The Rust Bust is an initiative of the Australian Cereal Rust Control Program (ACRCP), with support from the GRDC. Rust Bust aims to raise awareness of wheat rust management strategies that reduce the risk of disease outbreak.
The Rust Bust is an initiative of the Australian Cereal Rust Control Program (ACRCP) Consultative Committee, with support from the Grains Research & Development Corporation. Rust Bust aims to raise awareness of wheat rust management strategies that reduces risk of disease outbreak.
The campaign’s key message is to encourage growers to phase out varieties that are susceptible and very susceptible to rust and for growers / agronomists to be more effective managers of the disease.
The Rust Bust campaign encourages wheat growers to use all the tools available for rust management including:
- Removing the green bridge (volunteer cereals) by mid-March;
- Growing varieties with adequate resistance to stem, stripe and leaf rusts;
- Applying fungicides to seed or fertilisers for early season rust suppression , and
- Monitoring crops for rust and if needed, applying foliar fungicides for disease control.
The leaf rust fungus forms small circular or oval, orange/brown pustules on the upper surfaces of leaves. Spores produced in these pustules can be rubbed off with your finger or a tissue. Later in the season, rust pustules may develop on leaf sheaths. As the crop matures, a different type of spore, which is black and called a teliospore, is produced. In the absence of an alternate host in Australia, the teliospores play no further role in disease development.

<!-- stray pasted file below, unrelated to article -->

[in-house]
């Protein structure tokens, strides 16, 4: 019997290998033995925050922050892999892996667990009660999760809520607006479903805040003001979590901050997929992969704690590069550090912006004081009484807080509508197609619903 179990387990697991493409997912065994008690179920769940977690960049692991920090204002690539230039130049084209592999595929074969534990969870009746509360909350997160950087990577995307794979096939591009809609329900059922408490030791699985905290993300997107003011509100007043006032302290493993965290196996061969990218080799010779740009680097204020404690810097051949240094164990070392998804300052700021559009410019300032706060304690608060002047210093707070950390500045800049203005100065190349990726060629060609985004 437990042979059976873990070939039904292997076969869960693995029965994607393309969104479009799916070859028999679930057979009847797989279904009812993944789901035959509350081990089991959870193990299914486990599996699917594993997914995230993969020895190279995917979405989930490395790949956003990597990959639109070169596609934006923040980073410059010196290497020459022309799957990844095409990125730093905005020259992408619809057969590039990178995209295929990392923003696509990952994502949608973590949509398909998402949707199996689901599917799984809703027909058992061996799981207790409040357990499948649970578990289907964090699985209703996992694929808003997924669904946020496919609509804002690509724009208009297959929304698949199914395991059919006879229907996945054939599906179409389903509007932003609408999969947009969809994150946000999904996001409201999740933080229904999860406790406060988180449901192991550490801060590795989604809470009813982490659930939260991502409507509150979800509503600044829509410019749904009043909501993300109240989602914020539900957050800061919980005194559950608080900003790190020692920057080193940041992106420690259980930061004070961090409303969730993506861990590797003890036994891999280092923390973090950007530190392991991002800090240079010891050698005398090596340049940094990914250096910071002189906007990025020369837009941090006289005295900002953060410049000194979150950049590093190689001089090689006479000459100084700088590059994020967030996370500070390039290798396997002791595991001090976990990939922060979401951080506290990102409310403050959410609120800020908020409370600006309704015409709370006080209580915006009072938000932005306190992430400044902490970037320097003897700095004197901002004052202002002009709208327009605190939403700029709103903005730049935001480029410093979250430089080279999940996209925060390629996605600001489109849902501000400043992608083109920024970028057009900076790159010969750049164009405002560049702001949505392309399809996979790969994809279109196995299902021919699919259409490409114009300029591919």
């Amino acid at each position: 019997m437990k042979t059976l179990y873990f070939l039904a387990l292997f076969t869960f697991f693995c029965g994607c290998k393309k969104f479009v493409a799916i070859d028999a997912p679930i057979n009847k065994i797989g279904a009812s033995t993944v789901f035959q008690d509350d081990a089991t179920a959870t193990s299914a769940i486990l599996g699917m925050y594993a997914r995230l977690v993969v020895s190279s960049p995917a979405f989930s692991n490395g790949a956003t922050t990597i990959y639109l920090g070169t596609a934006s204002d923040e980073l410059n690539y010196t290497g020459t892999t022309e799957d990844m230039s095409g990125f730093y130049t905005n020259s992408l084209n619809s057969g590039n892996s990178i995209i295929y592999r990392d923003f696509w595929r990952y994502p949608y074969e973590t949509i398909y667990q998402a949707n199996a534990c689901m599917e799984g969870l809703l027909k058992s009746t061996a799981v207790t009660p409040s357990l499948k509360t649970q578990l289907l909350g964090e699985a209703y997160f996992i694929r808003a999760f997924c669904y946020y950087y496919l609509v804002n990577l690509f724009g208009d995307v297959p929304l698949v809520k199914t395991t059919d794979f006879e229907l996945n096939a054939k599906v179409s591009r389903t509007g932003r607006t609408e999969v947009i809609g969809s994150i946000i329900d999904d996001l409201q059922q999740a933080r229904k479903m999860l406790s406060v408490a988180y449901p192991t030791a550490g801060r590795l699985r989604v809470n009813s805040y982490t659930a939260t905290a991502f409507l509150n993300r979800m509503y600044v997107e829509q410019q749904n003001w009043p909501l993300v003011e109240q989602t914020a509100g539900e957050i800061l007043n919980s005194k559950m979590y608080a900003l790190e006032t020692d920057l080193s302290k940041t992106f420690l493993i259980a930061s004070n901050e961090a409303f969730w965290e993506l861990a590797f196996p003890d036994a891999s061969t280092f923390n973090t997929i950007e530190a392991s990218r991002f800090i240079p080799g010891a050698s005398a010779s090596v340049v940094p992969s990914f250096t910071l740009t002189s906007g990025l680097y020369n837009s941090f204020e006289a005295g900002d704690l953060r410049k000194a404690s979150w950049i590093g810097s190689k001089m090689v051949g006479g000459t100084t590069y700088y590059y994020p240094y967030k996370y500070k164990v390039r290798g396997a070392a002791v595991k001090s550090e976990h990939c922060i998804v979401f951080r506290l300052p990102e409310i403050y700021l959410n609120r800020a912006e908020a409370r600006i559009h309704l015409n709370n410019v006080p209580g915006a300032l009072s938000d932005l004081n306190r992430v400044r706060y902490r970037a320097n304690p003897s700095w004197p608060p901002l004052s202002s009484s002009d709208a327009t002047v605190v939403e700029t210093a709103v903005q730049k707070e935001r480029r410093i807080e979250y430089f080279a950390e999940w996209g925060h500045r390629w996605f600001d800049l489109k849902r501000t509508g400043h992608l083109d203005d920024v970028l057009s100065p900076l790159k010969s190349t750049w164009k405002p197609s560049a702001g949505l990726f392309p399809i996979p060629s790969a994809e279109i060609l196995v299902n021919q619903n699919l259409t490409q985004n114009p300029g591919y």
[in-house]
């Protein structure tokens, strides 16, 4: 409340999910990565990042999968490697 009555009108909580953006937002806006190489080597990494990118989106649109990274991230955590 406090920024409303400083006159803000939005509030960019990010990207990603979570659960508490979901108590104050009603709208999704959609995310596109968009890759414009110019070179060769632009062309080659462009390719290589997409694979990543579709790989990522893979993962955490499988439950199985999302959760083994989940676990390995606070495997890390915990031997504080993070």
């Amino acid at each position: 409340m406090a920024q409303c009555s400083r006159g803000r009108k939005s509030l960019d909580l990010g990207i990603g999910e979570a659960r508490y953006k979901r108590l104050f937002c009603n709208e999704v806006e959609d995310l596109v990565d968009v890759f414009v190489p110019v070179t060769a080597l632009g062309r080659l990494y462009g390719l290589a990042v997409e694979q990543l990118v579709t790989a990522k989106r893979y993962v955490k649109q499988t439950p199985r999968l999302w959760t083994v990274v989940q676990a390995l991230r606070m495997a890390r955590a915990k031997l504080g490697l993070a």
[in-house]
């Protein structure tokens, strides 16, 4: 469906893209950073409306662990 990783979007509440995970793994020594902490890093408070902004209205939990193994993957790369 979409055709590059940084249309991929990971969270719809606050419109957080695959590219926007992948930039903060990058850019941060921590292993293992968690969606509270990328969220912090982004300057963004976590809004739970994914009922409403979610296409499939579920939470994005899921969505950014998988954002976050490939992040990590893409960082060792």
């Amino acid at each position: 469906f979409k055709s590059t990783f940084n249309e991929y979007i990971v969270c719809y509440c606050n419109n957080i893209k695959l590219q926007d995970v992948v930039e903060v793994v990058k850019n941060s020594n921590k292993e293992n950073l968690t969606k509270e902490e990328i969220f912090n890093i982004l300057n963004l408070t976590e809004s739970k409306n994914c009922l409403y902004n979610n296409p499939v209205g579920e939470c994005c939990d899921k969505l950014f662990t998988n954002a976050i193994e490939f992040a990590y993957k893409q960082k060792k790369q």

Puccinia graminis tritici
Stem rust is characterised by reddish-brown, powdery oblong-shaped pustules on stems as well as leaves, leaf sheaths and heads. Pustules on leaves will rupture on both sides of the leaf blade. The pustules tend to run parallel to the long axis of the leaf or stem. As the plant matures and towards the end of the growing season, the pustules turn black as stem rust teliospores are produced.
Puccinia striiformis tritici
Stripe rust typically forms long stripes of small yellow/orange pustules on the leaf. In juvenile plants, stripes are not produced and individual pustules are similar to pale leaf rust. The pustules, which run parallel to the long axis of the leaf, consist of masses of spores. The spores can be easily rubbed off causing a yellow smear on your fingers.
Check your variety’s resistance ratings
The ACRCP encourages growers to phase out susceptible and very susceptible varieties from their rotation where possible. Consult the Cereal Variety Disease Guide in your region.